I was looking forward to seeing San Francisco again, much in the same way you look forward to seeing an old friend you haven’t seen in years. Driving up from Los Angeles on the 101, we were arriving in San Francisco at rush hour. The amount of building cranes south of Market Street surprised me. San Francisco was busy re-inventing itself yet again.
Where to Stay
The Vintage Court
Popular with Europeans who are experts in value travel, The Vintage Court is within easy walking distance of Chinatown and Union Square. World travellers gather around the fireplace every night at 5pm to share stories and travel tips at the complimentary wine reception in the lobby.
Fans of detective novelist Dashiell Hammett will be thrilled to learn his apartment was around the corner and the lane next to The Vintage Court is named Dashiell Hammett Alley in his honor.
Fairmont Ghirardelli Square
The Ghirardelli Chocolate Factory moved to San Leandro in 1967 and the old chocolate factory warehouse was converted into luxury condos and rentals. If you want to splurge on a modern loft-style suite with views of San Francisco Bay, this is the place.
A Taste of Old San Francisco
Restaurants come and go with the latest trends. But there’s a reason Scoma’s has been around since 1965. Fresh seafood skillfully prepared will never go out of style. A location on the water at Fisherman’s Wharf, fantastic seafood (I’m still thinking of my luxurious lobster bisque) and a lively ambience with attentive and friendly waiters, all make for a fun night out. Is the décor old-fashioned? Yes. Would I want it any other way? No.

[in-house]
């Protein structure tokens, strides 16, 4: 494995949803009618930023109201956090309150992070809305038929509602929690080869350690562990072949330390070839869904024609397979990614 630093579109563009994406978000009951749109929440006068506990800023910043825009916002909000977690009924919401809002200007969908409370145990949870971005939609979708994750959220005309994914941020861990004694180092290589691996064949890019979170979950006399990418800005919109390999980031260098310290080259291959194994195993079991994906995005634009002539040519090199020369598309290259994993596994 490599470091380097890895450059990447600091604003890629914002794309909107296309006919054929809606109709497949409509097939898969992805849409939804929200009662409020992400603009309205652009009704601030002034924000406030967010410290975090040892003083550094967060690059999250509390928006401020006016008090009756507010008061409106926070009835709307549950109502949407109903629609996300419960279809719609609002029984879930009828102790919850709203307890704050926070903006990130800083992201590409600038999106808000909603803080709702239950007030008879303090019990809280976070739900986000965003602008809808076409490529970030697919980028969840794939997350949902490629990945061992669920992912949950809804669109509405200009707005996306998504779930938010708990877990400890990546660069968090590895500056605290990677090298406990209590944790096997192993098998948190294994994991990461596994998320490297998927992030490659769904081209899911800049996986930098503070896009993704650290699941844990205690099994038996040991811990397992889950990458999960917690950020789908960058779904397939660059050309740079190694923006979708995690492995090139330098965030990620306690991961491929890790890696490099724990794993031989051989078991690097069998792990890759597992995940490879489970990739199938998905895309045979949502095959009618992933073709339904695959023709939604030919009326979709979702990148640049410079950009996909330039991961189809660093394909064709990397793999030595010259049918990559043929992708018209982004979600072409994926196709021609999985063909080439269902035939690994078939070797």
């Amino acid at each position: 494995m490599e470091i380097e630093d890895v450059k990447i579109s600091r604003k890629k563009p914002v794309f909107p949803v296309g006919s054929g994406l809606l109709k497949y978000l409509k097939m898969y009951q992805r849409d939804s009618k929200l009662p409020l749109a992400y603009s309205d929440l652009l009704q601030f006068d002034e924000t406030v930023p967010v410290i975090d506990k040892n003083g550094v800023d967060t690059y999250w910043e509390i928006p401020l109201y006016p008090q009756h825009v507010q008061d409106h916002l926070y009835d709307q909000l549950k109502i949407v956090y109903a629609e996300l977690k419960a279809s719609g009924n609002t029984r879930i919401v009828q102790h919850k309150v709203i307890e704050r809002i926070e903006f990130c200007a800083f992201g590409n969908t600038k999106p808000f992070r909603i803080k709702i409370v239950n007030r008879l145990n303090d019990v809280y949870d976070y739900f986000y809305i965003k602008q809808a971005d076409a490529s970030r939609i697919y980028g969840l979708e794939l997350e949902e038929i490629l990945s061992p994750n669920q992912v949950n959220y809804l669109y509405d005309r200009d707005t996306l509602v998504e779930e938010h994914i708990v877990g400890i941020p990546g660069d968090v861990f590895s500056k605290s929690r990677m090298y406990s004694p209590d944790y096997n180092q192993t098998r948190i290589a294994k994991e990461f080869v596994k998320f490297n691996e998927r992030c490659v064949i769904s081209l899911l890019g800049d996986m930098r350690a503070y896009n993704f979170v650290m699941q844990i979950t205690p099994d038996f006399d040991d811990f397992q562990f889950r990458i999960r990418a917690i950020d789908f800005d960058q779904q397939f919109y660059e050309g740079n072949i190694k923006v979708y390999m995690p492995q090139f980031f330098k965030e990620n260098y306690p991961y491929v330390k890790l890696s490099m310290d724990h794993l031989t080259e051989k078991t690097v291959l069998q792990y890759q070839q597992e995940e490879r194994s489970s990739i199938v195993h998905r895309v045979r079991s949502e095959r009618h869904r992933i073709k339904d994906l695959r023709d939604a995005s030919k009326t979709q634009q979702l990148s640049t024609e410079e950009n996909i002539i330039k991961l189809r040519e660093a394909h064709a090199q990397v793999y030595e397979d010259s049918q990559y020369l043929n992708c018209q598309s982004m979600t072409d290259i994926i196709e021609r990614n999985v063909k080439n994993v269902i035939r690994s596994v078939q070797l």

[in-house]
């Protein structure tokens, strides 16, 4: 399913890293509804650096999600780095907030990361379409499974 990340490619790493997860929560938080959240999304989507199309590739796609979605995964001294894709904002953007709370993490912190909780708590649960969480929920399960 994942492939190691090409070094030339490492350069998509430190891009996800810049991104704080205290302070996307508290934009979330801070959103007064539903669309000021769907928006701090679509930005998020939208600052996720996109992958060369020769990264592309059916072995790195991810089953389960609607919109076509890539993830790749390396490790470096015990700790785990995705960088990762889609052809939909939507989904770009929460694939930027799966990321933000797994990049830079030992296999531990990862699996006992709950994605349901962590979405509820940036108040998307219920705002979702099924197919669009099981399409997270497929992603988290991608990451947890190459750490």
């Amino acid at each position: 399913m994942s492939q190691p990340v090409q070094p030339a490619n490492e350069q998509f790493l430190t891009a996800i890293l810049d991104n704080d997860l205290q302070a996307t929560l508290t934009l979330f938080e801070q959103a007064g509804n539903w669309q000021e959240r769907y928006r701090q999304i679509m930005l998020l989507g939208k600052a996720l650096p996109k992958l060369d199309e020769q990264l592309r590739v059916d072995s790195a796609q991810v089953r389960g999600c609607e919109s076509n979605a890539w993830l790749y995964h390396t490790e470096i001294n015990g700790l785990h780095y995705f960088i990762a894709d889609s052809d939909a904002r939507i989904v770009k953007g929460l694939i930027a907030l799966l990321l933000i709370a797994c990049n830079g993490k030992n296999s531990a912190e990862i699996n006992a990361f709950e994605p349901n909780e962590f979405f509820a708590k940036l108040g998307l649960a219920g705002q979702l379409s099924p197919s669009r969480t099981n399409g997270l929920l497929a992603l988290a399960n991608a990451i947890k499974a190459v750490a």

Located near Union Square, John’s Grill is even older, dating from 1908. A great American steakhouse with a literary history, John’s Grill has Dashiell Hammett to thank for its designation as a national American literary landmark. In his 1930 novel, The Maltese Falcon, Hammett’s hard-boiled private detective Sam Spade orders chops, baked potatoes and sliced tomatoes at John’s Grill. In the 1920s, Hammett worked next door at the Flood Building as a Pinkerton operative and undoubtedly had that very same meal. A replica of the Maltese Falcon from the 1941 film noir classic, starring Humphrey Bogart, is on display at the restaurant.
Things to do
What could be better than cycling the Golden Gate Bridge on a sunny day? The Powell cable car dropped us at Fisherman’s Wharf and we picked up our bikes and helmets from Blazing Saddles. There are two moderately challenging hills – from Aquatic Park into Fort Mason and from The Presidio to the Bridge, but most of the 4 mile ride is flat with spectacular views of the Bay.
Unfortunately there is no dedicated cycling lane on the Bridge, not even a painted dividing line. On weekdays, pedestrians and cyclists share the east sidewalk of the Bridge. On weekends, cyclists take the west sidewalk. The views of the city are best from the east side (as you are not looking across traffic). Even during the week, the sidewalk is crowded. Watch your speed as pedestrians can be unpredictable.
Despite its many hills, San Francisco is a compact and very walkable city. Active City Travel followed Walk SF Tour guide Ryan Russo along the Barbary Coast on his Gold Rush Drinking Tour, a walking tour that follows in the footsteps of the miners who flocked to the city during the California gold rush of 1849. We enjoyed period libations from the Comstock Saloon (try their Cherry Bounce) and Taverna Aventine.
If you’ll be in San Francisco for a week and don’t want to drive, City Pass is an excellent way to save money on public transportation and popular attractions. The pass includes unlimited transportation on all Muni trolleys, buses and historic cable cars for seven consecutive days, a one-hour waterfront cruise underneath the Golden Gate Bridge and around Alcatraz, admission to Aquarium of the Bay at Pier 39, two world-class art museums, the Legion of Honor and The de Young and admission to the California Academy of Sciences.